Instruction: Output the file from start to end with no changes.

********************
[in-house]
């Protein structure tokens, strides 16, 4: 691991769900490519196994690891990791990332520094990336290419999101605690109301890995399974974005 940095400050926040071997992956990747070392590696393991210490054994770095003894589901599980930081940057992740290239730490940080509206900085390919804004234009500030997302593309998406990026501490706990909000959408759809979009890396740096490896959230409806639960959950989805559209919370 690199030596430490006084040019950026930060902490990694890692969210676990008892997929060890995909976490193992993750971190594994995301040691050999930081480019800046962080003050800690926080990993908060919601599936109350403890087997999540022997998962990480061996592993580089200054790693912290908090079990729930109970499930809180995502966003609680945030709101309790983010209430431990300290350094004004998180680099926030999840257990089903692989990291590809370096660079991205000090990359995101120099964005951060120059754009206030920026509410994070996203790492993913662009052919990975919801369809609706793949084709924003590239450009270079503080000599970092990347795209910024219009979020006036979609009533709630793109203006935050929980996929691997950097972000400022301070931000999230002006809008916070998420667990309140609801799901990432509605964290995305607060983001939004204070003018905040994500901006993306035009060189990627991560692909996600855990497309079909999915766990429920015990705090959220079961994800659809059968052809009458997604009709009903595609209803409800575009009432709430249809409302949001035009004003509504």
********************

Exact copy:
[in-house]
């Protein structure tokens, strides 16, 4: 691991769900490519196994690891990791990332520094990336290419999101605690109301890995399974974005 940095400050926040071997992956990747070392590696393991210490054994770095003894589901599980930081940057992740290239730490940080509206900085390919804004234009500030997302593309998406990026501490706990909000959408759809979009890396740096490896959230409806639960959950989805559209919370 690199030596430490006084040019950026930060902490990694890692969210676990008892997929060890995909976490193992993750971190594994995301040691050999930081480019800046962080003050800690926080990993908060919601599936109350403890087997999540022997998962990480061996592993580089200054790693912290908090079990729930109970499930809180995502966003609680945030709101309790983010209430431990300290350094004004998180680099926030999840257990089903692989990291590809370096660079991205000090990359995101120099964005951060120059754009206030920026509410994070996203790492993913662009052919990975919801369809609706793949084709924003590239450009270079503080000599970092990347795209910024219009979020006036979609009533709630793109203006935050929980996929691997950097972000400022301070931000999230002006809008916070998420667990309140609801799901990432509605964290995305607060983001939004204070003018905040994500901006993306035009060189990627991560692909996600855990497309079909999915766990429920015990705090959220079961994800659809059968052809009458997604009709009903595609209803409800575009009432709430249809409302949001035009004003509504």